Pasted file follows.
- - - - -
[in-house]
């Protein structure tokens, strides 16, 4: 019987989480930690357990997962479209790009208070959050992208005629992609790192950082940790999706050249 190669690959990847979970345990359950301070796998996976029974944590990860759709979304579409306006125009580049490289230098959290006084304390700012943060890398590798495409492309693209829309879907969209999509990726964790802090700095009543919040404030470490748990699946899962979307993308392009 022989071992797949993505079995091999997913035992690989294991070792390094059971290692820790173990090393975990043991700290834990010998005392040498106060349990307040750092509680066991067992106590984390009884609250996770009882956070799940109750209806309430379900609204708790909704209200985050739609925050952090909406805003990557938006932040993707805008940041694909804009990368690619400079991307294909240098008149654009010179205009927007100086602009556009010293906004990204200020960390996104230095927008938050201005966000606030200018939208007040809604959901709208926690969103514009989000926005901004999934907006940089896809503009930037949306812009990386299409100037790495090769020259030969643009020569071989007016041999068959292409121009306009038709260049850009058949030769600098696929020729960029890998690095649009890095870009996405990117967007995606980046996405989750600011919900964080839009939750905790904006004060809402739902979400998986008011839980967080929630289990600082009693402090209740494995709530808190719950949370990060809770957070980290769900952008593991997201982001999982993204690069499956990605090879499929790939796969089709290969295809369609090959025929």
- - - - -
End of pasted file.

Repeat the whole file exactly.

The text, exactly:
[in-house]
């Protein structure tokens, strides 16, 4: 019987989480930690357990997962479209790009208070959050992208005629992609790192950082940790999706050249 190669690959990847979970345990359950301070796998996976029974944590990860759709979304579409306006125009580049490289230098959290006084304390700012943060890398590798495409492309693209829309879907969209999509990726964790802090700095009543919040404030470490748990699946899962979307993308392009 022989071992797949993505079995091999997913035992690989294991070792390094059971290692820790173990090393975990043991700290834990010998005392040498106060349990307040750092509680066991067992106590984390009884609250996770009882956070799940109750209806309430379900609204708790909704209200985050739609925050952090909406805003990557938006932040993707805008940041694909804009990368690619400079991307294909240098008149654009010179205009927007100086602009556009010293906004990204200020960390996104230095927008938050201005966000606030200018939208007040809604959901709208926690969103514009989000926005901004999934907006940089896809503009930037949306812009990386299409100037790495090769020259030969643009020569071989007016041999068959292409121009306009038709260049850009058949030769600098696929020729960029890998690095649009890095870009996405990117967007995606980046996405989750600011919900964080839009939750905790904006004060809402739902979400998986008011839980967080929630289990600082009693402090209740494995709530808190719950949370990060809770957070980290769900952008593991997201982001999982993204690069499956990605090879499929790939796969089709290969295809369609090959025929």